DLCA Commissioner Carrington Wants V.I. Supermarkets To ‘Come Clean’ About ‘Deplorable Conditions’
CHRISTIANSTED — The Department of Licensing and Consumer Affairs (DLCA) put supermarkets in the territory on notice that “deplorable” conditions will no longer be tolerated.
DLCA Commissioner Devin Carrington said that unclean floors, rotting food on the shelves and many other dangerous and unsanitary conditions visible in Virgin Islands supermarkets will not be condoned by his department.
“DLCA has received several reports from consumers concerning the deplorable conditions in supermarkets ranging from unclean floors, to shelves that are dirty and in disarray.” Carrington said., “of particular concern are reports concerning outdated food products on display for sale on supermarket shelves, rotten fruits and vegetables and improperly functioning freezers that result in consumers purchasing meat products that are spoiled. Consumers, unfortunately, only realize they have purchased unusable items after they arrive home to use the product.”
“I’ve repeatedly advised the proprietors of these establishments that consumers in the Virgin Islands, like consumers stateside, have the right to receive the highest quality of produce and food items for the hard earned dollars they spend. This is especially so, since the prices here are disproportionately higher than national rates. It is obvious that the days of inferior and outdated products rejected by stateside supermarkets being dumped in the Virgin Islands for sale are not behind us,” Carrington added. “I would hate to conclude that Virgin Islands consumers are somehow viewed by owners of these establishments as not worthy of the most exceptional treatment as consumers,” Carrington said.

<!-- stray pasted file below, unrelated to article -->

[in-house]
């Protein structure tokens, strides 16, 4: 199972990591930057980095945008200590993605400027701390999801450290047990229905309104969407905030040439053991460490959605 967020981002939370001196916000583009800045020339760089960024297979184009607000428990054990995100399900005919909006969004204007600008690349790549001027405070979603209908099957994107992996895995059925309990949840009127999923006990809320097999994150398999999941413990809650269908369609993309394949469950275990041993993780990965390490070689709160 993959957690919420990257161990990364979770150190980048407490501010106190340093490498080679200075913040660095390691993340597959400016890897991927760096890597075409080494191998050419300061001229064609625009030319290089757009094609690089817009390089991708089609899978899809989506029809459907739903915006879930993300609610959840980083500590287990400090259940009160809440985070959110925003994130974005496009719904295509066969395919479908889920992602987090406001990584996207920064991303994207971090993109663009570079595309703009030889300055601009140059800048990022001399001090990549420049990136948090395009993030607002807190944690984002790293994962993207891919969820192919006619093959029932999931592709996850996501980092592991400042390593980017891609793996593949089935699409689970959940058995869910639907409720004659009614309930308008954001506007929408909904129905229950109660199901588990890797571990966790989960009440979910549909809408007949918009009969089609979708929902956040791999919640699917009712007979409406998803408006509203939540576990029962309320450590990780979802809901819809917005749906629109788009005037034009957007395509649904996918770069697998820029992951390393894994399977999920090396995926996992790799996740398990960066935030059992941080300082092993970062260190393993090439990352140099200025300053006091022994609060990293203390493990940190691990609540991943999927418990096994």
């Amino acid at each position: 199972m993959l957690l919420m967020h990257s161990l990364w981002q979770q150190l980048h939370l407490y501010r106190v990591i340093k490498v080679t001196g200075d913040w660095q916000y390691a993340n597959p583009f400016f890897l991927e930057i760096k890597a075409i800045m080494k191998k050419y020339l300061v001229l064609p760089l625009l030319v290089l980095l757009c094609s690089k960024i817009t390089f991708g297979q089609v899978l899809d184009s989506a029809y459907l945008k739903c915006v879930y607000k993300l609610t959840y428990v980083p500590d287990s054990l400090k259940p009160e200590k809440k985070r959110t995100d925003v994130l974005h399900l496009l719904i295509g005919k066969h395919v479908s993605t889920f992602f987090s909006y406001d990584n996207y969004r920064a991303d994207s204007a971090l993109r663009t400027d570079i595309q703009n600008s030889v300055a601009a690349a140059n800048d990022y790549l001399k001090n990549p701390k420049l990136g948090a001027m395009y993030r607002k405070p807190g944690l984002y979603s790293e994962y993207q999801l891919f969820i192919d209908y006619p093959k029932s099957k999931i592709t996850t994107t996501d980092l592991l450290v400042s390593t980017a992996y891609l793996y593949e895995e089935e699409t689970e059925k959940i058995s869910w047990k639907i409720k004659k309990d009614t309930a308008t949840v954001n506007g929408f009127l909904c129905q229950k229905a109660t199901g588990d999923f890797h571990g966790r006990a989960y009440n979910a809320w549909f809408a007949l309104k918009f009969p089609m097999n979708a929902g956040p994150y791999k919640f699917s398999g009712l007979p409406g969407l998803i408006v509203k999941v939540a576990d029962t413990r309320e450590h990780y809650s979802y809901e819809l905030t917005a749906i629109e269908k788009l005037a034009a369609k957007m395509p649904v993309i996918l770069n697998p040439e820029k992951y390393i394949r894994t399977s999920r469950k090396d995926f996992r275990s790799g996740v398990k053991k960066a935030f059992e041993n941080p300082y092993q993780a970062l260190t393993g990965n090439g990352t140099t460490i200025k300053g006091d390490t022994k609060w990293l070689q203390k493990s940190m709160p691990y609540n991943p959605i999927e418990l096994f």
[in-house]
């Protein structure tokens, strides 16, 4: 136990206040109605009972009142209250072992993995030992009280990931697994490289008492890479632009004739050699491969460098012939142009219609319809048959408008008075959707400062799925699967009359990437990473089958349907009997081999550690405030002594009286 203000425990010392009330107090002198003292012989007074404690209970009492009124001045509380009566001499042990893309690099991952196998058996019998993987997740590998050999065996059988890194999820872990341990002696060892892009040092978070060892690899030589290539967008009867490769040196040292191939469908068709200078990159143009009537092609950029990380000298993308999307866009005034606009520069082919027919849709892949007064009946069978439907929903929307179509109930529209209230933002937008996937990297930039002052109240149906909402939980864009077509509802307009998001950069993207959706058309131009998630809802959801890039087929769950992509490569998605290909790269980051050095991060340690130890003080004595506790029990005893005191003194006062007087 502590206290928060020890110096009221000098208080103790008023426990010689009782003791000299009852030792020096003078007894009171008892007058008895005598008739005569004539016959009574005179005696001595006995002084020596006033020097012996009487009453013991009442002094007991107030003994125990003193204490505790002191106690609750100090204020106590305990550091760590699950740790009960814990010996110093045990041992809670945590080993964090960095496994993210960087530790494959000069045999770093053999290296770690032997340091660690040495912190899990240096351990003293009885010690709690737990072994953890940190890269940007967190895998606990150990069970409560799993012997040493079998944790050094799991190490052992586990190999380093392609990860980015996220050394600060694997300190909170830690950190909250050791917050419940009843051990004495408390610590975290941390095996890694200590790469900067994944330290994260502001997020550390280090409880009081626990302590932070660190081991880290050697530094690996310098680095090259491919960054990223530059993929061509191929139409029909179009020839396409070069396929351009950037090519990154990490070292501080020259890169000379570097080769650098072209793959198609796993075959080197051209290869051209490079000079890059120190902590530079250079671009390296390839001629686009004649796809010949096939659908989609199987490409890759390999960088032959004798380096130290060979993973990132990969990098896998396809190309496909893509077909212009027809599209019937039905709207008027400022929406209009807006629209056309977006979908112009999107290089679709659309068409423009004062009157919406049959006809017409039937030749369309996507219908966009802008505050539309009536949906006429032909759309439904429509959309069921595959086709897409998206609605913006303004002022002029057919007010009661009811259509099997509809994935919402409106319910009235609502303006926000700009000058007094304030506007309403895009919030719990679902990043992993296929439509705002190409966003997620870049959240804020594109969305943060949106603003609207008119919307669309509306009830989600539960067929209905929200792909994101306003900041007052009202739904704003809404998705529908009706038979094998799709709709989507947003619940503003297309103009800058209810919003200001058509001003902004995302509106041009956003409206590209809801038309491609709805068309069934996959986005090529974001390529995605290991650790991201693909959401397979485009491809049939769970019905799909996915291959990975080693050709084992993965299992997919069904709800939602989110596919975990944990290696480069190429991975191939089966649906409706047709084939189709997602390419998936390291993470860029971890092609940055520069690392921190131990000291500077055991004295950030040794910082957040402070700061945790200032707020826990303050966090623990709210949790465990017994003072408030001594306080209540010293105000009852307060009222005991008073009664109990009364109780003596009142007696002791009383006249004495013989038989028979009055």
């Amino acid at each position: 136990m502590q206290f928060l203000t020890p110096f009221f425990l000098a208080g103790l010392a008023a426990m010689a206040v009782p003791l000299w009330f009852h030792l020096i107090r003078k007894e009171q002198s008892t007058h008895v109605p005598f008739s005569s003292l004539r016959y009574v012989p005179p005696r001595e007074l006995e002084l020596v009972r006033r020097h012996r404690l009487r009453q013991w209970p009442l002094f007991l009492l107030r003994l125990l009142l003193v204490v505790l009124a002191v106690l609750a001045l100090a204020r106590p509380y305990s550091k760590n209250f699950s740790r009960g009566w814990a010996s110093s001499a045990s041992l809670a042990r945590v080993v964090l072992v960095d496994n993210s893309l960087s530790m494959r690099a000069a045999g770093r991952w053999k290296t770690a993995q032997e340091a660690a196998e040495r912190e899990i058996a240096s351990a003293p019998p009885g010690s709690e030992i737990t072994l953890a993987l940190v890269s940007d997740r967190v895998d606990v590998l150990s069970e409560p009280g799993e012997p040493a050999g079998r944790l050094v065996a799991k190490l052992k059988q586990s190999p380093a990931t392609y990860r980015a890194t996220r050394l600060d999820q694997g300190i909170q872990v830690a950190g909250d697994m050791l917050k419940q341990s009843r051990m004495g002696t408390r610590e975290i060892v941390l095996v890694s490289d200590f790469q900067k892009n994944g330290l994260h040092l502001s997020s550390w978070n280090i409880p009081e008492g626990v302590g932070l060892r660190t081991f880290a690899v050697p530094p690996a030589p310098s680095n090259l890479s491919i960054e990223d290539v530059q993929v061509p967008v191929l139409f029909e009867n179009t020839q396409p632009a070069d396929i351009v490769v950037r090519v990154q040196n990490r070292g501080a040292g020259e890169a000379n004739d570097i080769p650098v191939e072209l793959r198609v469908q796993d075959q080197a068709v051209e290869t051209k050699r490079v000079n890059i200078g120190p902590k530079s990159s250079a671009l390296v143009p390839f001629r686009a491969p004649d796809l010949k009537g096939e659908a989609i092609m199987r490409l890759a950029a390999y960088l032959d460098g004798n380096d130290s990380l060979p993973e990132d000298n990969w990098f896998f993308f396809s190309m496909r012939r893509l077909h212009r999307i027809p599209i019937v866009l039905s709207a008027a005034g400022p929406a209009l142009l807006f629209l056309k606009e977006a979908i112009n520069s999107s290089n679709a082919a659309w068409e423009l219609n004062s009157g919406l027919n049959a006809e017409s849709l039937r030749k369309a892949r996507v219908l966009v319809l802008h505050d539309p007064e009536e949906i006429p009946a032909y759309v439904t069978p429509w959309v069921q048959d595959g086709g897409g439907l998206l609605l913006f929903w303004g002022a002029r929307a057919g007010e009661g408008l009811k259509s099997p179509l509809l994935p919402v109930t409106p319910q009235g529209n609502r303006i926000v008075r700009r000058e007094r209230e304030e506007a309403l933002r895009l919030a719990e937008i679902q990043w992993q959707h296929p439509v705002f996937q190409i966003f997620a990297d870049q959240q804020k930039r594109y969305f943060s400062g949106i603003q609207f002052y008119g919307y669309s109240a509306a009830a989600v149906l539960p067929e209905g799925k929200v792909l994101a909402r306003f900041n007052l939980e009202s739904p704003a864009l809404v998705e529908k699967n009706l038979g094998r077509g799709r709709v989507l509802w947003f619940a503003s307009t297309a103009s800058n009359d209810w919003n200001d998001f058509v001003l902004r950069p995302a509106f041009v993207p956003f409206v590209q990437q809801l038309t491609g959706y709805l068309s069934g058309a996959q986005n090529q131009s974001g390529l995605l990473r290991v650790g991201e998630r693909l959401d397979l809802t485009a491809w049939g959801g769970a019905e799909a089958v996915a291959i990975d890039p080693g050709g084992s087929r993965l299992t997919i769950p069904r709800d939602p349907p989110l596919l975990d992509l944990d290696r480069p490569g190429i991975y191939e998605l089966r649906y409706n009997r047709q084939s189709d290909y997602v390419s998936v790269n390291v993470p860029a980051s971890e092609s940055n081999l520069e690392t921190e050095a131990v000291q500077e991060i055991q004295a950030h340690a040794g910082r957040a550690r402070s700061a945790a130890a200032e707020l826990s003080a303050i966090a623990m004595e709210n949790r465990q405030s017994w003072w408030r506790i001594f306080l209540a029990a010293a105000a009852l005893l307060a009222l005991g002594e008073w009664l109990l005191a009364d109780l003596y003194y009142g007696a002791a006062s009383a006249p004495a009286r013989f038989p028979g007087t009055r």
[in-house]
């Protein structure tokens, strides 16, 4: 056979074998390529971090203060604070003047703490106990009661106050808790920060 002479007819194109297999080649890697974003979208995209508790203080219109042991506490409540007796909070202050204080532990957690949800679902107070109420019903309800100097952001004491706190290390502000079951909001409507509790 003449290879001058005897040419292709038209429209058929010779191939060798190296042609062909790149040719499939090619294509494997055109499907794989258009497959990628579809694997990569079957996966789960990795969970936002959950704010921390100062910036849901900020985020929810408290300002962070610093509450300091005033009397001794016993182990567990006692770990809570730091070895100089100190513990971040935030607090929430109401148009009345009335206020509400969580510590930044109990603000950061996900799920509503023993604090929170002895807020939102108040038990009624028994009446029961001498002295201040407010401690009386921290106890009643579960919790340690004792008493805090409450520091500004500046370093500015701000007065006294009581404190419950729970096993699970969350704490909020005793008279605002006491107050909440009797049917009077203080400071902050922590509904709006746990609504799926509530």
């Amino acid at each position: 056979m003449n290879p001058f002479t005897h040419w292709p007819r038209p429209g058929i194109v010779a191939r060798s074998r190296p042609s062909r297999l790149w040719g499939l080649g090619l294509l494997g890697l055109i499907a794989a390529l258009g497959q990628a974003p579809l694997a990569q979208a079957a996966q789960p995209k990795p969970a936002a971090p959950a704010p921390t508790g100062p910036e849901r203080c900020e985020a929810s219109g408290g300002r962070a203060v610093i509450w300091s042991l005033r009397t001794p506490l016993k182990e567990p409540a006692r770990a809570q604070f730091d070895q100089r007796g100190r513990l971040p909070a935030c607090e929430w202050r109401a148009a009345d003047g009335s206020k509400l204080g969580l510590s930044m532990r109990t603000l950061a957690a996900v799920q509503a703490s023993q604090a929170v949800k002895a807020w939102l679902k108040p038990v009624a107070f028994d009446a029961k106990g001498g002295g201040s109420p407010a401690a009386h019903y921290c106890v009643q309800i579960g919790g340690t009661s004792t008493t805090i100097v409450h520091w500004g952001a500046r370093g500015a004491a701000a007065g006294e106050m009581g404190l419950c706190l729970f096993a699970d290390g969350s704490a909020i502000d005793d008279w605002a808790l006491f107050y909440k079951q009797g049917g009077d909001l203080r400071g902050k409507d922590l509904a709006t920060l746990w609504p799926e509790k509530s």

Carrington said that “he owners of these establishments are reminded that the commissioner has the authority to revoke, suspend or refuse to renew the license of any licensee where that licensee allows or permits at the licensed place of business any improper or wrongful behavior of a substantial character and of public concern.”
“Certainly, a supermarket allowing the sale of inferior or spoiled items that may carry the risk of health concerns to consumers is wrongful and of serious public concern,” stated the Commissioner.
The Department of Licensing and Consumer Affairs shall continue to conduct its regular monitoring and inspections of these establishments and issue citations where warranted. However, the public is asked to continue its vigilance. “It is with the help of consumers that the department is able to become more aware of the types of unacceptable conditions described here,” Carrington said. “I again stress that the consumer has much more power than most realize. Consumers should bring to the attention of store management that such inferior items being on the shelves is unacceptable. If concerns are not addressed, consumers should take any measure necessary to let other consumers know of the conditions. Negative publicity is never welcomed by businesses,” Commissioner Carrington said.
The Department of Licensing and Consumer Affairs is currently forming a Consumer Advocacy Group to report and address what the issues are when the public obtains or consumes goods and commodities in the Virgin Islands. Individuals interested in serving as member of the Consumer Advocacy Group, or to report concerns regarding business misconduct are asked to contact the Department of Licensing and Consumer Affairs at (340) 714.3522 on St. Thomas, (340) 713-3522 on St. Croix and (340) 690-8036 on St. John.